Acclaimed chef Zak Pelaccio’s new venture isn’t what it seems
Shaved pork shoulder laab is one of the more Asian-inspired snacks on Bakar’s eclectic menu.
Zak Pelaccio is perhaps best known around the Hudson Valley for his work at Fish & Game, an upscale tavern in Hudson that showcases the Valley’s bounty through exquisitely executed, à la carte offerings and farm-to-table feasts. This is not without good reason: The seasonally driven cookery is so fine that it won Pelaccio the James Beard Award for Best Chef in the Northeast this spring. But industry folks know Pelaccio once earned his chops developing the Southeast Asian flavors highlighted throughout New York City’s Fatty Crew hospitality group, and ultimately putting Malay-inspired tastes on America’s culinary map.
As such, the chef had media all a-buzz last June when his newest edible endeavor seemed to promise diners casual Malaysian meals and Eastern-influenced snacks at a spot just up the street from Fish & Game.
Called Bakar, in reference to a Malaysian cooking technique, it’s an expansion of BackBar, a cocktail bar Pelaccio and his partners (Michael Davis, Patrick Milling Smith, and Kevin Pomplun) took over on Warren Street. Its setting is fun and funky: The operation sits between an odd antique shop and some permanently parked food trucks, the kitchen is miniscule, and 90 percent of the seating is composed of outdoor picnic tables. The food is high quality, and portions are small “snacks,” more affordable in comparison to his Fish & Game offerings. Its earned good reviews so far. The trouble is, the menu isn’t exactly what the critics kept clamoring about.
“I’ve been wanting to open a casual sort of lightly-spicy, Malay-inspired bar-food place for a while,” says Pelaccio, “but this is only a faint nod to Southeast Asian. There’s nothing technically accurate in calling it Malaysian.”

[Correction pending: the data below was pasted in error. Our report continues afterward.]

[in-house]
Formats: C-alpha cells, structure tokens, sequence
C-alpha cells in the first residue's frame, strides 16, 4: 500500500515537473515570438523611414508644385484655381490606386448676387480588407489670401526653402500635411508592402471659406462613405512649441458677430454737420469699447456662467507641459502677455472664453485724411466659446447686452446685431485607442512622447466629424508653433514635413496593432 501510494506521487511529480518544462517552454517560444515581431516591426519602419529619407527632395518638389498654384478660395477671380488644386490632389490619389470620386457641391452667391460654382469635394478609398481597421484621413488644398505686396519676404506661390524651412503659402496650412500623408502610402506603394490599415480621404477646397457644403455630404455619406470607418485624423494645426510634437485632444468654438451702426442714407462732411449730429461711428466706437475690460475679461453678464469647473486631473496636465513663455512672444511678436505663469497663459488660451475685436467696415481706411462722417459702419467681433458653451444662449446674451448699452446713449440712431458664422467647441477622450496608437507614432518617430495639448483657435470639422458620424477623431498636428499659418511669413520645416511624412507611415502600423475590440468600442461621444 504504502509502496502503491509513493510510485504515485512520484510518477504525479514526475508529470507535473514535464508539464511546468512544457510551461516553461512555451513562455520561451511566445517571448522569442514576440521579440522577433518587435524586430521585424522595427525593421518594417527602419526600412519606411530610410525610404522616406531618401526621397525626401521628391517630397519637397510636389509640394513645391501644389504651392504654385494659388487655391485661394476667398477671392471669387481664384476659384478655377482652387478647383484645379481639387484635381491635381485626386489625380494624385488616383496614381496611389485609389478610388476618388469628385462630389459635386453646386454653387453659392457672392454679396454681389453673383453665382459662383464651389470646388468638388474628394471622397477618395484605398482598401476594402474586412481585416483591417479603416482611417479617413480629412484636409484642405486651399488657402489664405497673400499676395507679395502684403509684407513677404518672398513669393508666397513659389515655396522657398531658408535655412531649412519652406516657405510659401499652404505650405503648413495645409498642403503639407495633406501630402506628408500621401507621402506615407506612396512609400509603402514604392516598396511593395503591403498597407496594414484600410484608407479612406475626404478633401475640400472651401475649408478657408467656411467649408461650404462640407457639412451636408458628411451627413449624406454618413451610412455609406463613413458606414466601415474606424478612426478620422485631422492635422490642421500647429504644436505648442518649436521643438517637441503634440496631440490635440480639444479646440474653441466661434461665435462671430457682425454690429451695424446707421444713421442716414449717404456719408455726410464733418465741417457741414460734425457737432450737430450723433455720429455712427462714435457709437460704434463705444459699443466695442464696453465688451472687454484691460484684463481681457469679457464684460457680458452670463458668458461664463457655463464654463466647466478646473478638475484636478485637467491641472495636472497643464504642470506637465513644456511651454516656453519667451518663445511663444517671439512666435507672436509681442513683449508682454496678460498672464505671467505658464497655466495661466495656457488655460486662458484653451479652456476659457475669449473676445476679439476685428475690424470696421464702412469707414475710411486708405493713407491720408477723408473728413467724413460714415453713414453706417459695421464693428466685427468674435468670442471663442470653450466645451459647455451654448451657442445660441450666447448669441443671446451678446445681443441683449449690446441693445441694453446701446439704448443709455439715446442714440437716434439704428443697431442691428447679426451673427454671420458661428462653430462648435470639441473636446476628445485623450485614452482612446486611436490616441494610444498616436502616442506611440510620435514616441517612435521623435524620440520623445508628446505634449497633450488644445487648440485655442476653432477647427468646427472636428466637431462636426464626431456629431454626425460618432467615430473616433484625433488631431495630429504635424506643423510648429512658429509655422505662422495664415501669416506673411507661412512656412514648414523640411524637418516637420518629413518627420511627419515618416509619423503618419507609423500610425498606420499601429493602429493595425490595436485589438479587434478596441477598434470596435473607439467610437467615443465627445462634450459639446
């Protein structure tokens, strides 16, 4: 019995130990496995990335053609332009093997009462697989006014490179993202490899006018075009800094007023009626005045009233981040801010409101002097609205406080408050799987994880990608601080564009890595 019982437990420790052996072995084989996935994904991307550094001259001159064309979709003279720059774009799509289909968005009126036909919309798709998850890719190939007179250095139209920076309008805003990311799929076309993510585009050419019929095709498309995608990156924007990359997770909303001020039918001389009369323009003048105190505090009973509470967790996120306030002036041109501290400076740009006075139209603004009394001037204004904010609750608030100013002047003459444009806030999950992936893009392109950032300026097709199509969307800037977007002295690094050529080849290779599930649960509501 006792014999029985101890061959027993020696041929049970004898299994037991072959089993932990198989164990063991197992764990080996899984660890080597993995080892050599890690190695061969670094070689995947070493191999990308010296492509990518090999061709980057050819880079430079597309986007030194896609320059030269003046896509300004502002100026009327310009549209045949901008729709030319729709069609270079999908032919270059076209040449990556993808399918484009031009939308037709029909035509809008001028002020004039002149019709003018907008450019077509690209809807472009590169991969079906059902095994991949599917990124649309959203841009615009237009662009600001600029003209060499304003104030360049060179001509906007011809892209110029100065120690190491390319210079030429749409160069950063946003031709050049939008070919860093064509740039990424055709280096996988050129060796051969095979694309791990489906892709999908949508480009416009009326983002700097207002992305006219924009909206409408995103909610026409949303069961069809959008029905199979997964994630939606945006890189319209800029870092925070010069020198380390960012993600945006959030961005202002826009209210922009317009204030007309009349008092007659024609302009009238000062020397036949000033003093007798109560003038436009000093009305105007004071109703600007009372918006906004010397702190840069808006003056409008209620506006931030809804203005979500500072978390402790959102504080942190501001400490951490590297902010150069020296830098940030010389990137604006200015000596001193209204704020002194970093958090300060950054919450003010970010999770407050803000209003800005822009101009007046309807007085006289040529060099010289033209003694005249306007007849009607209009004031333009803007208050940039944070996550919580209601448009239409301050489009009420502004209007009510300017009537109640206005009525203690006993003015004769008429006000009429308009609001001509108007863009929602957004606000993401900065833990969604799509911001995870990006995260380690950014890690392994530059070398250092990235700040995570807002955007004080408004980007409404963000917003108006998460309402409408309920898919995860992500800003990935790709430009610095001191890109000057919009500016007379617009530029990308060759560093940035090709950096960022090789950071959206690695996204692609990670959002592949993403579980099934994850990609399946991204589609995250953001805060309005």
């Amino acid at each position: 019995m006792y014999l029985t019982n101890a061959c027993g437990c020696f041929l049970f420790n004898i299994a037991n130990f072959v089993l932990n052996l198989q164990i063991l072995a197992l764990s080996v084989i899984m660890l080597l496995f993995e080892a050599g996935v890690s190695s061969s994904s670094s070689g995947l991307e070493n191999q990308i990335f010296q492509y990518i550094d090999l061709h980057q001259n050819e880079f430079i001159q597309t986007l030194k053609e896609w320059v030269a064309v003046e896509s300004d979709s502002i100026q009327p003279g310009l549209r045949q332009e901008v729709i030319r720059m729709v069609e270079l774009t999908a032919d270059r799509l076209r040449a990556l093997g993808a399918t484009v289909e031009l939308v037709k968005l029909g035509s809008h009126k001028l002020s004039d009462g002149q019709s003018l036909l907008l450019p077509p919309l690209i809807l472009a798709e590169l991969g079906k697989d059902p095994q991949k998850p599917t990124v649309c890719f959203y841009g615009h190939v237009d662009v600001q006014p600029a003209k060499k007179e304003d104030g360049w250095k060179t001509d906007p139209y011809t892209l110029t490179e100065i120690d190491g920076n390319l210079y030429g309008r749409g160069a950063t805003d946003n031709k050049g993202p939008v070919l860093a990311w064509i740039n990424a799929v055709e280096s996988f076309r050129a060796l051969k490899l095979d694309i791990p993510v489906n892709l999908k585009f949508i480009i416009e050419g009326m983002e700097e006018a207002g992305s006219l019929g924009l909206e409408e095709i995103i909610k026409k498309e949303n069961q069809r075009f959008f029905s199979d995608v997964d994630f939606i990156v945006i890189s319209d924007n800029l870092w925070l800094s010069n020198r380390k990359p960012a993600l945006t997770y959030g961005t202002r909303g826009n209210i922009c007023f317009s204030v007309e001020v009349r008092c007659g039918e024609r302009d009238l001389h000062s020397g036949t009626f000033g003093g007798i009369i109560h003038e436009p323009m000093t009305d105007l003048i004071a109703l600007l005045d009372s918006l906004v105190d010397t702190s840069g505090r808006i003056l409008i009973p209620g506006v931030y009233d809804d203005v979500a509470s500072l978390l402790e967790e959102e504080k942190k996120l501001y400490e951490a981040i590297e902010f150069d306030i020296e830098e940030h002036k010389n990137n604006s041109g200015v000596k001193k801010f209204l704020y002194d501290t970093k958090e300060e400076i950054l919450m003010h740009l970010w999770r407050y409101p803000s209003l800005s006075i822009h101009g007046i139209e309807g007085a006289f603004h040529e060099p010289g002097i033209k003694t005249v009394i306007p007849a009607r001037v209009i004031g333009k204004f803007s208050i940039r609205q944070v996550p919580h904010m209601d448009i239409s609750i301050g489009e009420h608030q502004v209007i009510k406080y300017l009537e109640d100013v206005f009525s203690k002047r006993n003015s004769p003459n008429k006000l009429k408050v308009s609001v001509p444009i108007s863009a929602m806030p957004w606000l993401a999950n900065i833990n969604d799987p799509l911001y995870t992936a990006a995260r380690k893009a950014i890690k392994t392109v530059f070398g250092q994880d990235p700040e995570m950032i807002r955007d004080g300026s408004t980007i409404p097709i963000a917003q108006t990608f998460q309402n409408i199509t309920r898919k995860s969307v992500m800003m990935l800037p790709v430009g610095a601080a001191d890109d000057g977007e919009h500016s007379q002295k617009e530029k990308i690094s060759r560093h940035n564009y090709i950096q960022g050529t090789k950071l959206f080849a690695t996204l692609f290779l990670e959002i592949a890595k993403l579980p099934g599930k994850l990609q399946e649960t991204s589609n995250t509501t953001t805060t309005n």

The cuisine at Bakar is more concerned with being fun and “commitment-free,” while sourcing as many local products as possible. Menu offerings do include some Asian-influenced snacks, like crab curry and spicy pork laab, but guests can also try fried chicken or local herbs and greens. “They keep saying, ‘Oh! Pelaccio is cooking Malaysian food!’” the chef says. “[They’re] excited that I would be going back to a cuisine that I once focused on and developed. But this isn’t hardcore in any ethnic connection.”
What Pelaccio really seems enthusiastic about is the location’s alcohol program. Cocktails are made to order using Valley produce, the wine list features only all-natural selections, and they focus on serving local beer. The bar is also equipped with coolers to ensure drinks are served at the proper temperature. “[We’re] working on delivering a product in the condition it’s meant to be served,” says Pelaccio. “It went from being a funky, divey sort of bar to a funky, large divey bar that’s not as divey. And I think it’s good.”